A particular case presents itself if between the frequencies of the auxiliary oscillations and of the suppressed carrier wave itself there exist fixed ratios independent of the variation of the transmitter. This case, which ma be considered as a special form of realization of the above riescribed general case, may be realized, for example, by eifecting the frequenc transformation in the transmitter with the aid of a frequency s, which is derived from the common fundamental frequency f, i. e. by taking 8 equal to n). It is sometimes also possible to take 8 0 and directly to transmit the frequencies f1, f2 and the frequency band of the signal.

All that has been said hereinbefore for the general case can be applied to this particular case; it exhibits, however, moreover, some particular properties, owing to which several of the above-mentioned steps necessary for the general case, ma sometimes be suppressed.

For in the particular case it is not absolutely necessary to transmit two or more than two auxiliary oscillations; frequently one auxiliary oscillation is frequently sufficient. Dependently on this auxiliary oscillation, between whose frequency and the frequency of the suppressed carrier wave there exists a fixed ratio, the frequency of the controloscillator may be regulated in such a manner that a fixed ratio will also be obtained between the said frequency and the frequency of the suppressed carrier wave.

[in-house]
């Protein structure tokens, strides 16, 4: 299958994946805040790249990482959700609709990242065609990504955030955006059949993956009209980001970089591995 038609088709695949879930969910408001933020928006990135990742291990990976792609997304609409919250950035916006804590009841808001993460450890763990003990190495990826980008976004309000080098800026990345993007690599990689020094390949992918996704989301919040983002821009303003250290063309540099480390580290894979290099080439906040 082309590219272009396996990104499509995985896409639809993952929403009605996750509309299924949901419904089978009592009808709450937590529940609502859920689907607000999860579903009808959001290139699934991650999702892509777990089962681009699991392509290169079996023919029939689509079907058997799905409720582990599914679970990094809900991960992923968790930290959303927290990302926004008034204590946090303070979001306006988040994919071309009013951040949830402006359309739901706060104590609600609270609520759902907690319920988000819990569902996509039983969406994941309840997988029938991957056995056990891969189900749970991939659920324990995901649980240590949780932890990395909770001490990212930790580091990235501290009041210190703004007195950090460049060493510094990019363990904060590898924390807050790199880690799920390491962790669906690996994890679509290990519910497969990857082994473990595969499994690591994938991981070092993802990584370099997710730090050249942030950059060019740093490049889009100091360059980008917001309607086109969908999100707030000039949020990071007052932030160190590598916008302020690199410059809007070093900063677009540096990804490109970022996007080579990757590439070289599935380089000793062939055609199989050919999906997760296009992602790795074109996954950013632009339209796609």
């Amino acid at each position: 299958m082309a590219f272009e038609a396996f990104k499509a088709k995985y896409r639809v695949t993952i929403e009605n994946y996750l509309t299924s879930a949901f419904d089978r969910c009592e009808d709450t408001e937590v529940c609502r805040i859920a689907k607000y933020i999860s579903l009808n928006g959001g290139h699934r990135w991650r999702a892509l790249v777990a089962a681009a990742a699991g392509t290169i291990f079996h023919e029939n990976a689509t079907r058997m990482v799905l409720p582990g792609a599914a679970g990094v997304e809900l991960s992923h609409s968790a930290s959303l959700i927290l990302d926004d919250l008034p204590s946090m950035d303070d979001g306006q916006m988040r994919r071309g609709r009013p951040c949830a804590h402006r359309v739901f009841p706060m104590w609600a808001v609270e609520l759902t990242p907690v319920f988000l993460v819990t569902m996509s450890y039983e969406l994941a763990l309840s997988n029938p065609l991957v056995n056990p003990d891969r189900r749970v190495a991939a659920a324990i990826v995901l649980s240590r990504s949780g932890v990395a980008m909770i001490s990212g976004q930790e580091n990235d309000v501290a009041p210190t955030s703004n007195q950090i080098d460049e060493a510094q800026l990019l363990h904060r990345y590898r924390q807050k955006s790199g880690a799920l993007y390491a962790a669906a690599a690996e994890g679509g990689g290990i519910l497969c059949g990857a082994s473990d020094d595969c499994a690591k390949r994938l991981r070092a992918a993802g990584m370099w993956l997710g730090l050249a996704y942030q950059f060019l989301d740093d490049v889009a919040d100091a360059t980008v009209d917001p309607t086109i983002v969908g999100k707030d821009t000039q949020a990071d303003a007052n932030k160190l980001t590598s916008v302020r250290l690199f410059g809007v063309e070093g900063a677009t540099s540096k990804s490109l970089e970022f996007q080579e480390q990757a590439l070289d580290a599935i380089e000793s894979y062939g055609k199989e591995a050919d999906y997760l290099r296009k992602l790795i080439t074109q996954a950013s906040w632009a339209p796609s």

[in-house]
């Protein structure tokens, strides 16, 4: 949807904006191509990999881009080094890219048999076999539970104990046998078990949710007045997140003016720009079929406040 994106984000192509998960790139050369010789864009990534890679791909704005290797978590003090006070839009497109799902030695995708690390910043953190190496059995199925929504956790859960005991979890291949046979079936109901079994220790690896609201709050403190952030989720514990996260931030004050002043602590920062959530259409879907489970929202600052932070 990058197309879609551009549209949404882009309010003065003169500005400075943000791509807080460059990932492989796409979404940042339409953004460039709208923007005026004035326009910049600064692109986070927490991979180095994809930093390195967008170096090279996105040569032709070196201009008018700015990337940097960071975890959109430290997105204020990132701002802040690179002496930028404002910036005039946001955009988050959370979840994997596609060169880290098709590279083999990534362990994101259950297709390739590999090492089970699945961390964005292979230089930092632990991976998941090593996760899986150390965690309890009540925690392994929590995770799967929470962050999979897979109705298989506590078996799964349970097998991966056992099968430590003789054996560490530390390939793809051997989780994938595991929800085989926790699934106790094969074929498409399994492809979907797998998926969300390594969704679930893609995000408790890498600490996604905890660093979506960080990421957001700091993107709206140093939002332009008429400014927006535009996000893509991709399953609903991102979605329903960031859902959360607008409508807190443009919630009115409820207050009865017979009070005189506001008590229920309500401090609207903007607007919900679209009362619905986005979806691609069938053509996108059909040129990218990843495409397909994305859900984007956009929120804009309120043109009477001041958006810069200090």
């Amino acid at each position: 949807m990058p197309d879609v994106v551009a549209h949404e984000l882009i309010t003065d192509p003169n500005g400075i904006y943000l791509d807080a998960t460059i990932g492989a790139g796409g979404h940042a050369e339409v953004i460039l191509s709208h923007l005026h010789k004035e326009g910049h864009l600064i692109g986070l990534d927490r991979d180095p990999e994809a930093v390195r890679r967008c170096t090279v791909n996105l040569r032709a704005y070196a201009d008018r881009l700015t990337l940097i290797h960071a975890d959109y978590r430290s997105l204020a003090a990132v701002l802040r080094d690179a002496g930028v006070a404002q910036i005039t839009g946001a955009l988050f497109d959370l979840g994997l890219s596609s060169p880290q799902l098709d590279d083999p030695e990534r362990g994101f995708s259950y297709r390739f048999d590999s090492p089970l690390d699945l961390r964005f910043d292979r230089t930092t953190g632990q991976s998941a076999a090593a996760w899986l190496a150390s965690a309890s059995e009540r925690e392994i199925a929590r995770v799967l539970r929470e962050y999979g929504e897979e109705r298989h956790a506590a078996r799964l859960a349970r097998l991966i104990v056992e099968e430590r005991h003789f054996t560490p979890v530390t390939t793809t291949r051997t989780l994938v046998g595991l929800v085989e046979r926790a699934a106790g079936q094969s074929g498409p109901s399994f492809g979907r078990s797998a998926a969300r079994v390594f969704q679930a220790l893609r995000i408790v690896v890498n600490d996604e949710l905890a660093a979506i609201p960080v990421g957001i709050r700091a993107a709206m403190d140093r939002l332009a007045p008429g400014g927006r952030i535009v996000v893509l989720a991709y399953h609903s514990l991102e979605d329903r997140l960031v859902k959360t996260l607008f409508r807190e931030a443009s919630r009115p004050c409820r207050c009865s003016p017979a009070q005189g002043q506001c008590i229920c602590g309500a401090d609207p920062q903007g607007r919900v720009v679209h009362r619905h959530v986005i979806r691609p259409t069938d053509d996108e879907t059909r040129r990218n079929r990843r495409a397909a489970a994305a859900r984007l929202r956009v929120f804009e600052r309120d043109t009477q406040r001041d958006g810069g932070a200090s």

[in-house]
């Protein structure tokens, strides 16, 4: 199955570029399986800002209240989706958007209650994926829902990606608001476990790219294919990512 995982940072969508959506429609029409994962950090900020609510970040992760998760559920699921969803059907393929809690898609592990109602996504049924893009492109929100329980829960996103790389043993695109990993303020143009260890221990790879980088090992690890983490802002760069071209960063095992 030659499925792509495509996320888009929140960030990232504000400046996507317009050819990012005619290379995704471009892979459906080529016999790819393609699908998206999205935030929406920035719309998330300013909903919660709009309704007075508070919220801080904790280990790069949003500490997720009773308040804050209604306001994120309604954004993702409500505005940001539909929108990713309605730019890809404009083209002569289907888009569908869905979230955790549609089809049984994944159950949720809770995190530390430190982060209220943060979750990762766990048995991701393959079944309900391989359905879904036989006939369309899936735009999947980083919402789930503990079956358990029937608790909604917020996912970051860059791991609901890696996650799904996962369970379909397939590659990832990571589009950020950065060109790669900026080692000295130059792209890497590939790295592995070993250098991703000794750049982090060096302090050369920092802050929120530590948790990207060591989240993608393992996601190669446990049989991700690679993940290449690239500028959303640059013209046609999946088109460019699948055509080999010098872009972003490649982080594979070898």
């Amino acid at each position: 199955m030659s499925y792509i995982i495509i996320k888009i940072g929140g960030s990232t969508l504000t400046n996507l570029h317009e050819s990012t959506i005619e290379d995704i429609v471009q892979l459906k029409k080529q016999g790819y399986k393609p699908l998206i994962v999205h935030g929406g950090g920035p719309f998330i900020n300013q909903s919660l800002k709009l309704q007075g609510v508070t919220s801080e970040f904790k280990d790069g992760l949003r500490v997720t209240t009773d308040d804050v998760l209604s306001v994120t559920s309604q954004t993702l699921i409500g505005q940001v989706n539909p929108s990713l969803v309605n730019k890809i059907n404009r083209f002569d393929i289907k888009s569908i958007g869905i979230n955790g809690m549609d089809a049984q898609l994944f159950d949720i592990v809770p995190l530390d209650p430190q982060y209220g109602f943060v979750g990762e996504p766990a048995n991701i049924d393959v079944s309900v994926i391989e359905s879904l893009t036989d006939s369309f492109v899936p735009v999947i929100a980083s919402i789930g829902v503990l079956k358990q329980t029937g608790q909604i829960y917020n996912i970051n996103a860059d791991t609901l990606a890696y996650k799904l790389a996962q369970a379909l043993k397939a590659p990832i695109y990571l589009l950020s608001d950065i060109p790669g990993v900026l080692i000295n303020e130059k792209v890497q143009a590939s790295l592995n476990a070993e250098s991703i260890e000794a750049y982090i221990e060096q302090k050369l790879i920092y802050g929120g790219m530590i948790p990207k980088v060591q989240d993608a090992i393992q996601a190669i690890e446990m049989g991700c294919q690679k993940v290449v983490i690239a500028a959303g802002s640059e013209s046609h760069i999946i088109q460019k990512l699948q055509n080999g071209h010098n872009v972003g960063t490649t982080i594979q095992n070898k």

The use of a frequency-transformation stage has thus also become superfluous since now the carrier wave to be locally generated can be derived either directly or after a suitably chosen frequency-division and/or frequency-multiplication from the control oscillator. Nevertheless, it is sometimes advisable to use a frequency-transformation stage in the receiving channel, in which event the signal may effectively be transformed in frequency with the aid of a frequency 1? derived from the control oscillator. Since there exists a fixed ratio between the frequency t and the fundamental frequency I, there subsists, also after this frequency-transformation, a fixed ratio between the frequency of the frequency transformed oscillation of the signal and the frequency of the suppressed carrier wave. Consequently the control oscillator can still be regulated with the aid of the auxiliary oscillation transformed in frequency.